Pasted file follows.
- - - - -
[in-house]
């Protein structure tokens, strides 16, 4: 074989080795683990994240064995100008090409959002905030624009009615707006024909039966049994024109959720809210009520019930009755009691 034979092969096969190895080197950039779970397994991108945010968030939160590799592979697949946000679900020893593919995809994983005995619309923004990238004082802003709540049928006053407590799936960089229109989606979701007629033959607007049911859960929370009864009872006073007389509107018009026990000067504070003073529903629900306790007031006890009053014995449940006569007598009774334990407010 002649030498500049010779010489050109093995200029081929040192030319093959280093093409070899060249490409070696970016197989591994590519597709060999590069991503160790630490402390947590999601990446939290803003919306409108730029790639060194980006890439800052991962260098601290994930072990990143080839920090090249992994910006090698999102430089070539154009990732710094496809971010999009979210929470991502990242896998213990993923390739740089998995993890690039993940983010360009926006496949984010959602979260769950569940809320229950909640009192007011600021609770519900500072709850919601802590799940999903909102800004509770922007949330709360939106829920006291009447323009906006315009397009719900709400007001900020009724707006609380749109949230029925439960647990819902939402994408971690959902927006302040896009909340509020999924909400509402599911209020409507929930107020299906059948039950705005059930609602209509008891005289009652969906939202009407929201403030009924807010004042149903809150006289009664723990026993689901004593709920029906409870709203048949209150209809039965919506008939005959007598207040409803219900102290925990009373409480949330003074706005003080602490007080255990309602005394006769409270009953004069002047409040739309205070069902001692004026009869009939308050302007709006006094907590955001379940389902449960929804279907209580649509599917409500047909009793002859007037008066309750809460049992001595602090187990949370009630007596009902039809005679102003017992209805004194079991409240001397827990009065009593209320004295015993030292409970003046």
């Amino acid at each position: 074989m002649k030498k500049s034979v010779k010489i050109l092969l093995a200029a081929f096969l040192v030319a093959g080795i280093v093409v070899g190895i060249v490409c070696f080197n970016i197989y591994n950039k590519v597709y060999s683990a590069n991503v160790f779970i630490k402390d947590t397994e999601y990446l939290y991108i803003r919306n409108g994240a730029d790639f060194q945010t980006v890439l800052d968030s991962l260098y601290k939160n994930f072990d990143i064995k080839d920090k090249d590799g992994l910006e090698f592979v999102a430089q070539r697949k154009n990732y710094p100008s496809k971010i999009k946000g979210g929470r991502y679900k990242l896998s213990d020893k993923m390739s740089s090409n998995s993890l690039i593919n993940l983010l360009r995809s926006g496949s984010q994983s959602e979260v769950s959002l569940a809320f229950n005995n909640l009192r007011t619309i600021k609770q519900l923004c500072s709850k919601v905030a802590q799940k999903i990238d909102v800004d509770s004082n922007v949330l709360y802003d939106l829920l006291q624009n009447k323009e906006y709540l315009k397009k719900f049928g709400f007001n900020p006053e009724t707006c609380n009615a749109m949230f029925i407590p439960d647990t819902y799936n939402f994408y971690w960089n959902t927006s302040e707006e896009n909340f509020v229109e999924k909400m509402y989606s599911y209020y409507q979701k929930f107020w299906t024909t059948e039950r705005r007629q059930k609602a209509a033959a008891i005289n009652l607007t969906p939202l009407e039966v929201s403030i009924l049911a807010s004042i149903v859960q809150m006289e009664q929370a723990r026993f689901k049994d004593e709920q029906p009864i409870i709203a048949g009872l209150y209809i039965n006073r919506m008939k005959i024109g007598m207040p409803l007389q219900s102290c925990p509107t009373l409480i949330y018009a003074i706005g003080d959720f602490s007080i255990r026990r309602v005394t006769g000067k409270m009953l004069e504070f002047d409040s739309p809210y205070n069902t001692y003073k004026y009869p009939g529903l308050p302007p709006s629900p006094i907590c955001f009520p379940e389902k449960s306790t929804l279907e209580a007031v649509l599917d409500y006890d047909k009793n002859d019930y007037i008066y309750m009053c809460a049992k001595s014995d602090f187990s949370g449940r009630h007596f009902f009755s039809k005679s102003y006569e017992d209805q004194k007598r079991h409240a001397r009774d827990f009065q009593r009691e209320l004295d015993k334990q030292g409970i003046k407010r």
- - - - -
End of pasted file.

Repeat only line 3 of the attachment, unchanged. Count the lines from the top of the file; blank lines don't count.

């Amino acid at each position: 074989m002649k030498k500049s034979v010779k010489i050109l092969l093995a200029a081929f096969l040192v030319a093959g080795i280093v093409v070899g190895i060249v490409c070696f080197n970016i197989y591994n950039k590519v597709y060999s683990a590069n991503v160790f779970i630490k402390d947590t397994e999601y990446l939290y991108i803003r919306n409108g994240a730029d790639f060194q945010t980006v890439l800052d968030s991962l260098y601290k939160n994930f072990d990143i064995k080839d920090k090249d590799g992994l910006e090698f592979v999102a430089q070539r697949k154009n990732y710094p100008s496809k971010i999009k946000g979210g929470r991502y679900k990242l896998s213990d020893k993923m390739s740089s090409n998995s993890l690039i593919n993940l983010l360009r995809s926006g496949s984010q994983s959602e979260v769950s959002l569940a809320f229950n005995n909640l009192r007011t619309i600021k609770q519900l923004c500072s709850k919601v905030a802590q799940k999903i990238d909102v800004d509770s004082n922007v949330l709360y802003d939106l829920l006291q624009n009447k323009e906006y709540l315009k397009k719900f049928g709400f007001n900020p006053e009724t707006c609380n009615a749109m949230f029925i407590p439960d647990t819902y799936n939402f994408y971690w960089n959902t927006s302040e707006e896009n909340f509020v229109e999924k909400m509402y989606s599911y209020y409507q979701k929930f107020w299906t024909t059948e039950r705005r007629q059930k609602a209509a033959a008891i005289n009652l607007t969906p939202l009407e039966v929201s403030i009924l049911a807010s004042i149903v859960q809150m006289e009664q929370a723990r026993f689901k049994d004593e709920q029906p009864i409870i709203a048949g009872l209150y209809i039965n006073r919506m008939k005959i024109g007598m207040p409803l007389q219900s102290c925990p509107t009373l409480i949330y018009a003074i706005g003080d959720f602490s007080i255990r026990r309602v005394t006769g000067k409270m009953l004069e504070f002047d409040s739309p809210y205070n069902t001692y003073k004026y009869p009939g529903l308050p302007p709006s629900p006094i907590c955001f009520p379940e389902k449960s306790t929804l279907e209580a007031v649509l599917d409500y006890d047909k009793n002859d019930y007037i008066y309750m009053c809460a049992k001595s014995d602090f187990s949370g449940r009630h007596f009902f009755s039809k005679s102003y006569e017992d209805q004194k007598r079991h409240a001397r009774d827990f009065q009593r009691e209320l004295d015993k334990q030292g409970i003046k407010r």